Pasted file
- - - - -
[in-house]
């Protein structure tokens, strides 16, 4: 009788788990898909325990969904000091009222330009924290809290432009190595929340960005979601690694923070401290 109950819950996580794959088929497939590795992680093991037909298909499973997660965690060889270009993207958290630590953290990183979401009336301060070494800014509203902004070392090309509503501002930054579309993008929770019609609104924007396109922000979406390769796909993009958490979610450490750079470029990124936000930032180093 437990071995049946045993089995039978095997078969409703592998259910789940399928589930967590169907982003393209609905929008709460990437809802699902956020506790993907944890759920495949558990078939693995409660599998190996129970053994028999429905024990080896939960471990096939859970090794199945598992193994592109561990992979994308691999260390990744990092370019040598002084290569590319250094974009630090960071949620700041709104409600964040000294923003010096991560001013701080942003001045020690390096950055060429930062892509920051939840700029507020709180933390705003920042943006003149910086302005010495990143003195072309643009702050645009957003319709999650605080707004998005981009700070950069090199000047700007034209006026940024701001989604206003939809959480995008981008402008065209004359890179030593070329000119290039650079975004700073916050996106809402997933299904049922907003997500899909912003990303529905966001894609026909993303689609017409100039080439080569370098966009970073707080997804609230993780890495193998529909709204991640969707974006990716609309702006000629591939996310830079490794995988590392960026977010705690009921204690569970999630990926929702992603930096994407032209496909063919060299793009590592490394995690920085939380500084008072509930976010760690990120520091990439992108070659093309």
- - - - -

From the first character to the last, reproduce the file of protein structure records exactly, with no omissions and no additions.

[in-house]
């Protein structure tokens, strides 16, 4: 009788788990898909325990969904000091009222330009924290809290432009190595929340960005979601690694923070401290 109950819950996580794959088929497939590795992680093991037909298909499973997660965690060889270009993207958290630590953290990183979401009336301060070494800014509203902004070392090309509503501002930054579309993008929770019609609104924007396109922000979406390769796909993009958490979610450490750079470029990124936000930032180093 437990071995049946045993089995039978095997078969409703592998259910789940399928589930967590169907982003393209609905929008709460990437809802699902956020506790993907944890759920495949558990078939693995409660599998190996129970053994028999429905024990080896939960471990096939859970090794199945598992193994592109561990992979994308691999260390990744990092370019040598002084290569590319250094974009630090960071949620700041709104409600964040000294923003010096991560001013701080942003001045020690390096950055060429930062892509920051939840700029507020709180933390705003920042943006003149910086302005010495990143003195072309643009702050645009957003319709999650605080707004998005981009700070950069090199000047700007034209006026940024701001989604206003939809959480995008981008402008065209004359890179030593070329000119290039650079975004700073916050996106809402997933299904049922907003997500899909912003990303529905966001894609026909993303689609017409100039080439080569370098966009970073707080997804609230993780890495193998529909709204991640969707974006990716609309702006000629591939996310830079490794995988590392960026977010705690009921204690569970999630990926929702992603930096994407032209496909063919060299793009590592490394995690920085939380500084008072509930976010760690990120520091990439992108070659093309």